3. The Department contends that the 30-day time limit for filing an appeal with the chief administrative officer is jurisdictional and that Mr. Pace lost his right to appeal because he did not file a notice of: appeal within 30 days of the Department's written response of November 20, 1992.

4. The Department further contends that if it is required to respond to the March request, which is a mere duplicate of the November request, the result is that the time limits for filing an appeal under GRAMA are made totally meaningless because such a ruling would allow a requester who did not file an appeal within the required time to circumvent the time limits by merely starting the whole process over. Hence, the Department argues that the March request "unreasonably duplicates" the prior request.

5. We generally agree with the Department's contentions. However, in this case we find that the March request did not unreasonably duplicate the prior request because Mr. Pace did file an appeal of the November denial within the time limit, even though he incorrectly filed it in the in the District Court rather than with the Executive Director. If the Department had issued its written denial within the GRAMA time limits, it is likely that the appeal would have been filed in the proper place because GRAMA requires that a denial contain a statement that the requester has the right to appeal to the chief administrative officer of the agency. The denial must also contain information regarding the time limit for filing an appeal and the name and business address of the chief administrative officer. Utah Code Ann. 63-2-205(2). Because the whole problem could have been avoided if the Department had simply complied with GRAMA and issued its written response within the required time limits, we find that the second request is not unreasonably duplicative.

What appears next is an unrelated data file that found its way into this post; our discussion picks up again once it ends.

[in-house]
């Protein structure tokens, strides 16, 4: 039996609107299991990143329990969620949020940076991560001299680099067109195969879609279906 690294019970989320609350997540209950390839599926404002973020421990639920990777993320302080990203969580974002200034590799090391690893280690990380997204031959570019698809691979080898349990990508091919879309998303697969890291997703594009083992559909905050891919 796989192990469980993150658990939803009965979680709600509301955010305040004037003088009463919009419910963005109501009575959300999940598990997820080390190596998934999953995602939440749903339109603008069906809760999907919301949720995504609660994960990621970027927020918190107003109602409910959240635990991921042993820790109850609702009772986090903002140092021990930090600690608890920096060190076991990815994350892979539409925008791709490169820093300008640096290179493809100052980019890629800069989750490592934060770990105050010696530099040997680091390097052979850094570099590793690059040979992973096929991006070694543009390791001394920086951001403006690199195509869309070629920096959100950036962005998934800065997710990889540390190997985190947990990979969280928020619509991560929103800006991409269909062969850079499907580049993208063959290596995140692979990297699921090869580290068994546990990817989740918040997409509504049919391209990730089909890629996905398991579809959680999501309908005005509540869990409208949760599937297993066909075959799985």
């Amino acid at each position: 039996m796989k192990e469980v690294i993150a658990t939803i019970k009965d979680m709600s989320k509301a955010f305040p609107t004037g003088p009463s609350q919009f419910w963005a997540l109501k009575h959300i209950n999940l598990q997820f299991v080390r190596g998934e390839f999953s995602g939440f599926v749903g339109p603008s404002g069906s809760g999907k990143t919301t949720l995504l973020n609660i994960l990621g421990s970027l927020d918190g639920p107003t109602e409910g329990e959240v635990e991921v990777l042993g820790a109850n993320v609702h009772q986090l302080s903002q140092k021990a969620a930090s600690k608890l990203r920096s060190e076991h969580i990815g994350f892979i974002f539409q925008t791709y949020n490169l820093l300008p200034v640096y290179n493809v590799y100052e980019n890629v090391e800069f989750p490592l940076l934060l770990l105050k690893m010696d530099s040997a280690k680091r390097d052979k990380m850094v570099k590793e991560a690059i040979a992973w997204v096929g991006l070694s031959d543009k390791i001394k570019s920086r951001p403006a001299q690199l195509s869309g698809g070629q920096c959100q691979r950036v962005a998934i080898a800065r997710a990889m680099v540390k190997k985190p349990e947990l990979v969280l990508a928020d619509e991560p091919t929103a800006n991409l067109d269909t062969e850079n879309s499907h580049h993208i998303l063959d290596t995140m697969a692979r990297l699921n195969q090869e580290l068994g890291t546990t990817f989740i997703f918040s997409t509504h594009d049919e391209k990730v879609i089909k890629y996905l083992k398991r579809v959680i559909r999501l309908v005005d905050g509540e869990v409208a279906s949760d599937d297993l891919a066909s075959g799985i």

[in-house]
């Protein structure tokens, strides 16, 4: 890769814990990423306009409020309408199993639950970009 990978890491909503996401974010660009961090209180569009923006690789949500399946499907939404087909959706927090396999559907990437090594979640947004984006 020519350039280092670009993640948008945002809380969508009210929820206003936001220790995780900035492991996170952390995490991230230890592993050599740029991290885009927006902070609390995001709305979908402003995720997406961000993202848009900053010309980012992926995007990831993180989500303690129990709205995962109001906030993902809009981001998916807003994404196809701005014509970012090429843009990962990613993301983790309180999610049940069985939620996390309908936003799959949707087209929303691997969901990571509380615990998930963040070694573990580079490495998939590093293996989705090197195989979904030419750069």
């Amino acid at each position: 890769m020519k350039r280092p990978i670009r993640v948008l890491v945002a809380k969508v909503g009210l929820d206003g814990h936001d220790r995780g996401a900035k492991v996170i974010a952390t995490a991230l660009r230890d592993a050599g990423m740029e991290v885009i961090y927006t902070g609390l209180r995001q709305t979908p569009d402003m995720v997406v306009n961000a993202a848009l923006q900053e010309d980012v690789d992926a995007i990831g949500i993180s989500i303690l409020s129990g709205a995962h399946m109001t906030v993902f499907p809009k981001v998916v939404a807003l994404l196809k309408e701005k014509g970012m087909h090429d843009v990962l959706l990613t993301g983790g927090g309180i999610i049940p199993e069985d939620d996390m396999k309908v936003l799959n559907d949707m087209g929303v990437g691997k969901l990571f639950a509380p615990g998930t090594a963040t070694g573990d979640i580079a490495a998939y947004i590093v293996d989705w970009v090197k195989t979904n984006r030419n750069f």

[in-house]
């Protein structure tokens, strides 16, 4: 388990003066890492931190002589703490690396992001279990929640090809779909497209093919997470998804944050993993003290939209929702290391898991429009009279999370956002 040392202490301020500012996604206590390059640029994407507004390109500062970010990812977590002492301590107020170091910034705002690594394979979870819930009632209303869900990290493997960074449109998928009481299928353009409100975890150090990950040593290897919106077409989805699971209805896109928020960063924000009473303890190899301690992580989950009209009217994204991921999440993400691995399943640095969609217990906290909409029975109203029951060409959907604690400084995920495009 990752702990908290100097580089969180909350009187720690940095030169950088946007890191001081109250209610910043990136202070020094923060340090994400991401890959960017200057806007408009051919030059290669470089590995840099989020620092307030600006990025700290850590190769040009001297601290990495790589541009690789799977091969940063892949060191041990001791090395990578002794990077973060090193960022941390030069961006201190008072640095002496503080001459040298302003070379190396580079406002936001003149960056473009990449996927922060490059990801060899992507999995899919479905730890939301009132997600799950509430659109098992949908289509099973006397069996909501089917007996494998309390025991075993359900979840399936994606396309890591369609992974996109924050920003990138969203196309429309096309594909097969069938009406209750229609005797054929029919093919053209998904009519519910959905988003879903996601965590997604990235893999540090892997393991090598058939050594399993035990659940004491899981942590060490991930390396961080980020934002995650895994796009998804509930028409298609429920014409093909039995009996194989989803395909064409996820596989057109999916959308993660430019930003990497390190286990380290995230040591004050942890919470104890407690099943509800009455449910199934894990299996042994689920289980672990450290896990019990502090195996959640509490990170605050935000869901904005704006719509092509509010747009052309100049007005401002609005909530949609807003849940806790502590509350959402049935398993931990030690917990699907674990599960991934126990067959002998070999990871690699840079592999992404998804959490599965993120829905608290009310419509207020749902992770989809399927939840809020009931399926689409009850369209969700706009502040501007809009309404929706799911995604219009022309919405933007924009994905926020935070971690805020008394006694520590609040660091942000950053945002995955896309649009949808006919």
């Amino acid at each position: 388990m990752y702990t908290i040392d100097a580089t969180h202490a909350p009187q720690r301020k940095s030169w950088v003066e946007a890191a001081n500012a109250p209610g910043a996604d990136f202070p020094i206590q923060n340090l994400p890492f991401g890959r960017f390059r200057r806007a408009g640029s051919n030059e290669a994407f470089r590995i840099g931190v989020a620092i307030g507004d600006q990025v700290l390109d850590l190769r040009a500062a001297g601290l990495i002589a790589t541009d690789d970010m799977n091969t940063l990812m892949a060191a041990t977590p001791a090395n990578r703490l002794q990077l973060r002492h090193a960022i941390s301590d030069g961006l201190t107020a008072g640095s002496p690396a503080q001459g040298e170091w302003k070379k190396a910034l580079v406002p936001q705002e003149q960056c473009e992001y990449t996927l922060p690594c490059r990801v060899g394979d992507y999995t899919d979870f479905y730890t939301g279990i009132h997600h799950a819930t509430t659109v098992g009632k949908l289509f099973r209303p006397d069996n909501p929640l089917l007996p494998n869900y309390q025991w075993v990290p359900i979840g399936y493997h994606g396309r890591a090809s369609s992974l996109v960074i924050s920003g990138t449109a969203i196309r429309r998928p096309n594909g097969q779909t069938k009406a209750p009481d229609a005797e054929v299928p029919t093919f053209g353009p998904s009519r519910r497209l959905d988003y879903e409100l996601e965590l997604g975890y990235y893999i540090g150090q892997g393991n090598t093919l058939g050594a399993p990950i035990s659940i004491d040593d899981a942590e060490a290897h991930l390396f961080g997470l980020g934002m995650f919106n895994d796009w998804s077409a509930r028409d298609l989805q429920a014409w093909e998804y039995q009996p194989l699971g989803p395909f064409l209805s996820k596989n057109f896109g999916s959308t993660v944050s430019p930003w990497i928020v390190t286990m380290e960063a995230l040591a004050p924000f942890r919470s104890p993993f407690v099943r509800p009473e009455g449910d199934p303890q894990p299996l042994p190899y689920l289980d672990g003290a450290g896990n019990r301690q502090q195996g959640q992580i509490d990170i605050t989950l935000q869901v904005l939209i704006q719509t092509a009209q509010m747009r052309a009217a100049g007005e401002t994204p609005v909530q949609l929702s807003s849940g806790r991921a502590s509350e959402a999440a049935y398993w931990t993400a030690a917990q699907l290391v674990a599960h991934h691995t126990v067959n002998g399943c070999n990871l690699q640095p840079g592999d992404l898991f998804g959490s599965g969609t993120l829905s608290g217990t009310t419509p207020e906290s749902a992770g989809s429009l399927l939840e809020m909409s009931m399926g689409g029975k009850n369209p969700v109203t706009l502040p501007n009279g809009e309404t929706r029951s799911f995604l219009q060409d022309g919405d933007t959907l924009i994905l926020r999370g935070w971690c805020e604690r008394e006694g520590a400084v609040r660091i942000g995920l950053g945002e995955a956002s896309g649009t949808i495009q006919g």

6. The Department also contends that, because Mr. Pace did not appeal to the Executive Director within 30 days after he received his written notice of his appeal rights in November of 1992, the right to appeal has been lost and any further proceedings are barred by the principle of res judicata. We are not convinced that that principle applies in this case.

ORDER

THEREFORE IT IS ORDERED THAT the Department respond to the March request in accordance with the requirements of GRAMA. The Department shall respond to the request as soon as reasonably possible but no later than 10 business days after the date of this order.

RIGHT TO APPEAL

Pursuant to Utah Code Ann. 63-2-404 this Decision and Order may be appealed to the District Court by either party. The petition for review must be filed no later than 30 days after the date of this order. The petition for judicial review must be a complaint. The complaint and the appeals process are governed by the Utah Rules of Civil Procedure and by Utah Code Ann 63-2-404 (1992). The court is required to make its decision de novo In order to protect its rights on appeal, a party may wish to seek advice from an attorney.

Entered this 6th day of May, 1993.

BY THE STATE RECORDS COMMITTEE,
MAX J. EVANS, Chairman